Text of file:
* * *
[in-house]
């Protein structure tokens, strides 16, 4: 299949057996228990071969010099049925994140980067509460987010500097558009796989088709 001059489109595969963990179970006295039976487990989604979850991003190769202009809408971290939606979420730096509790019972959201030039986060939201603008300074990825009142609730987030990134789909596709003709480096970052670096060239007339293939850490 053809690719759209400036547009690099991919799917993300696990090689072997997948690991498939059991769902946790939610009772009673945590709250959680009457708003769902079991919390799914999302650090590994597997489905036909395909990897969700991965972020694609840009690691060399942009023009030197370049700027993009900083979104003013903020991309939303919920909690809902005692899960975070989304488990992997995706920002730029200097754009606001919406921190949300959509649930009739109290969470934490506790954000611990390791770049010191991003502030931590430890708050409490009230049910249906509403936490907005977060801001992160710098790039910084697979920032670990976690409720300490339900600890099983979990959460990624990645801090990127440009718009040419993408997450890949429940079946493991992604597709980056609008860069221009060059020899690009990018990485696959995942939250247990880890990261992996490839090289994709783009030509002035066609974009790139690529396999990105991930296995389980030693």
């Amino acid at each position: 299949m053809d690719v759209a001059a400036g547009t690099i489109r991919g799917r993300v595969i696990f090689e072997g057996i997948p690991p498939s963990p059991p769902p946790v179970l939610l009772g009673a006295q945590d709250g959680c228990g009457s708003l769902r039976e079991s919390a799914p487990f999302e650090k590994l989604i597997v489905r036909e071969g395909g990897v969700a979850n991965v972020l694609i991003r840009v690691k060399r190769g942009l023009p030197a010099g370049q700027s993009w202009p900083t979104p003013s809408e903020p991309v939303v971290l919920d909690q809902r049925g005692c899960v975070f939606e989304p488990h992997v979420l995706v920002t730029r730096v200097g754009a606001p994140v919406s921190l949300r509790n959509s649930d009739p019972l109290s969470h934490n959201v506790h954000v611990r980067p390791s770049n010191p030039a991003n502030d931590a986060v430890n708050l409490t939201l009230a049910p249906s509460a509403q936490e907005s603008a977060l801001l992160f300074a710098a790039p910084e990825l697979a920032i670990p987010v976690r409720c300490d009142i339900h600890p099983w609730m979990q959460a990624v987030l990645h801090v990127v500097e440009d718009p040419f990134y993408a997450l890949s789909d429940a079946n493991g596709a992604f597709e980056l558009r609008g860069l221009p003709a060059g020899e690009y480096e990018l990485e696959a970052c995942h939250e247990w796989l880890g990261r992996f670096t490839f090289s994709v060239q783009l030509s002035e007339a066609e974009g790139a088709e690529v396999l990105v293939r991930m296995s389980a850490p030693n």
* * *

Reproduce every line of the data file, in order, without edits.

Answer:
[in-house]
């Protein structure tokens, strides 16, 4: 299949057996228990071969010099049925994140980067509460987010500097558009796989088709 001059489109595969963990179970006295039976487990989604979850991003190769202009809408971290939606979420730096509790019972959201030039986060939201603008300074990825009142609730987030990134789909596709003709480096970052670096060239007339293939850490 053809690719759209400036547009690099991919799917993300696990090689072997997948690991498939059991769902946790939610009772009673945590709250959680009457708003769902079991919390799914999302650090590994597997489905036909395909990897969700991965972020694609840009690691060399942009023009030197370049700027993009900083979104003013903020991309939303919920909690809902005692899960975070989304488990992997995706920002730029200097754009606001919406921190949300959509649930009739109290969470934490506790954000611990390791770049010191991003502030931590430890708050409490009230049910249906509403936490907005977060801001992160710098790039910084697979920032670990976690409720300490339900600890099983979990959460990624990645801090990127440009718009040419993408997450890949429940079946493991992604597709980056609008860069221009060059020899690009990018990485696959995942939250247990880890990261992996490839090289994709783009030509002035066609974009790139690529396999990105991930296995389980030693």
């Amino acid at each position: 299949m053809d690719v759209a001059a400036g547009t690099i489109r991919g799917r993300v595969i696990f090689e072997g057996i997948p690991p498939s963990p059991p769902p946790v179970l939610l009772g009673a006295q945590d709250g959680c228990g009457s708003l769902r039976e079991s919390a799914p487990f999302e650090k590994l989604i597997v489905r036909e071969g395909g990897v969700a979850n991965v972020l694609i991003r840009v690691k060399r190769g942009l023009p030197a010099g370049q700027s993009w202009p900083t979104p003013s809408e903020p991309v939303v971290l919920d909690q809902r049925g005692c899960v975070f939606e989304p488990h992997v979420l995706v920002t730029r730096v200097g754009a606001p994140v919406s921190l949300r509790n959509s649930d009739p019972l109290s969470h934490n959201v506790h954000v611990r980067p390791s770049n010191p030039a991003n502030d931590a986060v430890n708050l409490t939201l009230a049910p249906s509460a509403q936490e907005s603008a977060l801001l992160f300074a710098a790039p910084e990825l697979a920032i670990p987010v976690r409720c300490d009142i339900h600890p099983w609730m979990q959460a990624v987030l990645h801090v990127v500097e440009d718009p040419f990134y993408a997450l890949s789909d429940a079946n493991g596709a992604f597709e980056l558009r609008g860069l221009p003709a060059g020899e690009y480096e990018l990485e696959a970052c995942h939250e247990w796989l880890g990261r992996f670096t490839f090289s994709v060239q783009l030509s002035e007339a066609e974009g790139a088709e690529v396999l990105v293939r991930m296995s389980a850490p030693n």